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What is the Integral of $x \cos2x$?
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The integration is of the form
$I=\int x \cos 2 x d x$
Here the first function is $x$ and the second function is $\cos 2 x$
$I=\int x \cos 2 x d x-\cdots \text { (i) }$
Using the formula for integration by parts, we have
$\int[f(x) g(x)] d x=f(x) \int g(x) d x-\int\left[\frac{d}{d x} f(x) \int g(x) d x\right] d x$
Using the formula above, equation (i) becomes
$I=x \int \cos 2 x d x-\int\left[\frac{d}{d x} x\left(\int \cos 2 x d x\right)\right] d x$
Using the integral rule $\int \cos k x d x=\frac{\sin k x}{k}+c$, we have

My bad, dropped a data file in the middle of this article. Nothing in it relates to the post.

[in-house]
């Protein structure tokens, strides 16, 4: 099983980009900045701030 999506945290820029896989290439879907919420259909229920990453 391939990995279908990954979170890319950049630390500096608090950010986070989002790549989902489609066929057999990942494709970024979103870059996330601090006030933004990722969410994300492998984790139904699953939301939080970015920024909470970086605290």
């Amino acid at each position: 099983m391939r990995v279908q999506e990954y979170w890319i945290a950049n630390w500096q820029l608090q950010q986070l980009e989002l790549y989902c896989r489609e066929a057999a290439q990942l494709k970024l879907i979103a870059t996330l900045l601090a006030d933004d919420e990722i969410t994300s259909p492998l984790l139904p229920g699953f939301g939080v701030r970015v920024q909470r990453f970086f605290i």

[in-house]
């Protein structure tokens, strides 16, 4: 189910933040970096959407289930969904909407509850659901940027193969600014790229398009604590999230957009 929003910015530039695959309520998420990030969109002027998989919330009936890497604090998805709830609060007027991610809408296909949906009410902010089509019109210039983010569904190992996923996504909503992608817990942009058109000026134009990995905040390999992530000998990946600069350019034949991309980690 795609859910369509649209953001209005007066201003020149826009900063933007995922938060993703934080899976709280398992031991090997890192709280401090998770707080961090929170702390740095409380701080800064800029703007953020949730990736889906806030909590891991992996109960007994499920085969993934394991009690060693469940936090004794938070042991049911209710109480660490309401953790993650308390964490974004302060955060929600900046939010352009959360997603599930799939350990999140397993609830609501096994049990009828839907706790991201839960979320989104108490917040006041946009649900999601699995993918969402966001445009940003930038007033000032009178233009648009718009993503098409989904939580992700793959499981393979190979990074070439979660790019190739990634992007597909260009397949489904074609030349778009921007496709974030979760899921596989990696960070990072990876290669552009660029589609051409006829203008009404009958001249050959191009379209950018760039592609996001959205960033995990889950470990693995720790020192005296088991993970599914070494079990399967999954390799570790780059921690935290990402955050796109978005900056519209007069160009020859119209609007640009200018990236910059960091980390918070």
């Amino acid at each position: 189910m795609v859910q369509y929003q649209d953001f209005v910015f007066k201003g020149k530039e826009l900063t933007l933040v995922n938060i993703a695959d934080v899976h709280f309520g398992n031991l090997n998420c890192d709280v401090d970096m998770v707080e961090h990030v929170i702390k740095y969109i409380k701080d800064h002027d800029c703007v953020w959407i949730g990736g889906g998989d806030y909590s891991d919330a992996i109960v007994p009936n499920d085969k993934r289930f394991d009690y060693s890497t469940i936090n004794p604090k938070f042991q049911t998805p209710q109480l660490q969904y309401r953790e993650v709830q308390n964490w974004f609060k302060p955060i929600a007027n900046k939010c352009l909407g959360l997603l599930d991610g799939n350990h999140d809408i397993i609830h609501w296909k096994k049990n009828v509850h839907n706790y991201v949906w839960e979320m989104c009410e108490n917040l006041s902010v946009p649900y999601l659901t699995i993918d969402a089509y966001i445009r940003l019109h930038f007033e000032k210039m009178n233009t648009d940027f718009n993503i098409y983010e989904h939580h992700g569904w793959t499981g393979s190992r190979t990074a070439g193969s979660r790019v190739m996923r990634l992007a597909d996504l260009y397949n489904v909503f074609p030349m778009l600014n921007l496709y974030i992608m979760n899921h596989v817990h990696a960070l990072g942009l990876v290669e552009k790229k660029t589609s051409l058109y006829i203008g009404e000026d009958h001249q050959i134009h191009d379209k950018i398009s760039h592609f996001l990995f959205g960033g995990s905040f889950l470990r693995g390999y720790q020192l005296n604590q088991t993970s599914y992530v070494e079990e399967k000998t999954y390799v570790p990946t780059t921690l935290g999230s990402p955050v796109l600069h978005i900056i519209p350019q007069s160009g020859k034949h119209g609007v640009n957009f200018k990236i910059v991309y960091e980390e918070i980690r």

\begin{aligned} &I=x \frac{\sin 2 x}{2}-\int\left[(1) \frac{\sin 2 x}{2}\right] d x \\ &\Rightarrow I=\frac{x}{2} \sin 2 x-\frac{1}{2} \int \sin 2 x d x \end{aligned}
Using the integral rule $\int \sin k x d x=-\frac{\cos k x}{k}+c$, we have
$\begin{gathered} I=\frac{x}{2} \sin 2 x-\frac{1}{2}\left(\frac{-\cos 2 x}{2}\right)+c \\ \Rightarrow I=\frac{x}{2} \sin 2 x+\frac{1}{4} \cos 2 x+c \\ \Rightarrow \int x \cos 2 x d x=\frac{x}{2} \sin 2 x+\frac{1}{4} \cos 2 x+c \end{gathered}$
by Diamond (38,951 points)

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